By Stefan J. Bos, Chief International Correspondent Worthy News
MOSCOW/MINSK (Worthy News) – In a clear warning to the West, Russia‘s president announced Saturday he would send nuclear-capable short-range missile systems to ally Belarus.
Vladimir Putin made the announcement as East-West tensions over the Russian invasion of Ukraine rise to levels not seen in decades.
Putin said Iskander-M systems which “can fire ballistic and cruise missiles, both conventional and nuclear types,” would arrive in Belarus in the coming months.
The systems have a range of up to 500 kilometers (310 miles) and are seen as a warning to the West not to intervene in the war in Ukraine.
News of the arrival of missiles came as Ukrainian intelligence officials claimed Saturday that Russia fired missiles from Belarus to “drag” its ally into the war.
“This is the first case of an air strike across Ukraine directly from the territory of Belarus. Today’s shelling is directly related to the efforts of the Kremlin authorities to drag Belarus into the war in Ukraine as a direct participant,” the Main Intelligence Directorate of the Ministry of Defense of Ukraine said in a statement.
Last month, Russian President Vladimir Putin sold nuclear-capable Iskander missiles and S-400 missile systems to Belarus.
“We agreed with Putin. We bought from you a number of these Iskanders and S-400s we needed and armed our Army,” Belarus leader Alexander Lukashenko said. “Now we have a completely different army with such weapons. At the very least, this weapon can cause unacceptable, colossal damage.”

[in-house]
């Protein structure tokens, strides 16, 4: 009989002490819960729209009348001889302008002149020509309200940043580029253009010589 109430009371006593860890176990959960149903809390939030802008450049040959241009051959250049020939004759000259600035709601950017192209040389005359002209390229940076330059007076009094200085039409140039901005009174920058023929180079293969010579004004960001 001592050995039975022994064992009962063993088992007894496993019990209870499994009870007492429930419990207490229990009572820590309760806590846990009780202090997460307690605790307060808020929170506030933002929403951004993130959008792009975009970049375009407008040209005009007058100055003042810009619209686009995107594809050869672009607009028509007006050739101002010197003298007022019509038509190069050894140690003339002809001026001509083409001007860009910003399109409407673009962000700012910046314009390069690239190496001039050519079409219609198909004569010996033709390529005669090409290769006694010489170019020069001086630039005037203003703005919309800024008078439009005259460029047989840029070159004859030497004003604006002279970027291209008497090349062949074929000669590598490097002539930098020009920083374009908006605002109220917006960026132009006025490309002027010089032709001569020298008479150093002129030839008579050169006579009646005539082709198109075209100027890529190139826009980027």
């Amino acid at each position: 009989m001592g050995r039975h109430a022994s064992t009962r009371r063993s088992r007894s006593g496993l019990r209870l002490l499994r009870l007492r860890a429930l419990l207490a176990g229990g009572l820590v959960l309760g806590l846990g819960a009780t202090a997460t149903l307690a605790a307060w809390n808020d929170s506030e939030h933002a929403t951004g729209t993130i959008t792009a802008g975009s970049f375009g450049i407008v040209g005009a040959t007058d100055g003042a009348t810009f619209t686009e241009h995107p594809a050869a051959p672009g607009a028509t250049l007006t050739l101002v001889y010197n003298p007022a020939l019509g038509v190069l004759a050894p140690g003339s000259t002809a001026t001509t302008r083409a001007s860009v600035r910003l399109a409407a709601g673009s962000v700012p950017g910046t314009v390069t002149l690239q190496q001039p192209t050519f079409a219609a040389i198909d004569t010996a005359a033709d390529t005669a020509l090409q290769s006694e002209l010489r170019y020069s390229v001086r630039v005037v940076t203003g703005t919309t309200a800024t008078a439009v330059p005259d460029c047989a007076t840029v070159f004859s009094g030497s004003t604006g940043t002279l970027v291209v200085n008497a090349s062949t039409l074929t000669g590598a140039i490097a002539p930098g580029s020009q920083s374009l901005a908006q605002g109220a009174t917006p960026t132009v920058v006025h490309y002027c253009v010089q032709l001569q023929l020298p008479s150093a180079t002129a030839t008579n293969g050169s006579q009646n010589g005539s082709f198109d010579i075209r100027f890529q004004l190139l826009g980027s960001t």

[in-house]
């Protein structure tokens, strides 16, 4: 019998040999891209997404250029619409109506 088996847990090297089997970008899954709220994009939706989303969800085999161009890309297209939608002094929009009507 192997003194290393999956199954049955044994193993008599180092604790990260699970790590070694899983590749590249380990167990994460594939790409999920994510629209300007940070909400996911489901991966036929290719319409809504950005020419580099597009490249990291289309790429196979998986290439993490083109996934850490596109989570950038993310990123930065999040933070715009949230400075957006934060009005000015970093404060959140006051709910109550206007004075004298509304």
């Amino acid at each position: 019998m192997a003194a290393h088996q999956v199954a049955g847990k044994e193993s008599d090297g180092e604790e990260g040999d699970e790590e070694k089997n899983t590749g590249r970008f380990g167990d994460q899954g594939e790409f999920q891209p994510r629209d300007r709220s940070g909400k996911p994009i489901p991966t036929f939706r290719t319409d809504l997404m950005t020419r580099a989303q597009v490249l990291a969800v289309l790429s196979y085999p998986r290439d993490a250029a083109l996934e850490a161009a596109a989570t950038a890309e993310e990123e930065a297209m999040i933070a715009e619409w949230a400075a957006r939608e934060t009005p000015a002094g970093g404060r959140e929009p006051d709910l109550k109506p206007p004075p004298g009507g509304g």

The standoff was due to raise concerns the war in Ukraine could escalate into a broader possible nuclear conflict involving more nations.
Separately an influential lawmaker with close ties to Putin reportedly named London as Moscow’s first target should World War Three break out.
Andrey Gurulyov, a former deputy commander of Russia’s southern military district, commented on Kremlin-backed television during a discussion about Lithuania’s blockade of the neighboring Russian exclave of Kaliningrad.
He raised the prospect of invading the Baltics nation and reverting the Lithuanian capital Vilnius to its former identity as Vilno and Estonian capital Tallinn back to its tsarist identity as Reval.
Both Estonia and Lithuania are NATO countries, and any invasion by Russia would trigger Article 5, potentially causing a Third World War. But Gurulyov said the west would have no stomach for such a conflict.
However, if they do, they will face severe consequences, including a potential nuclear strike, he suggested.
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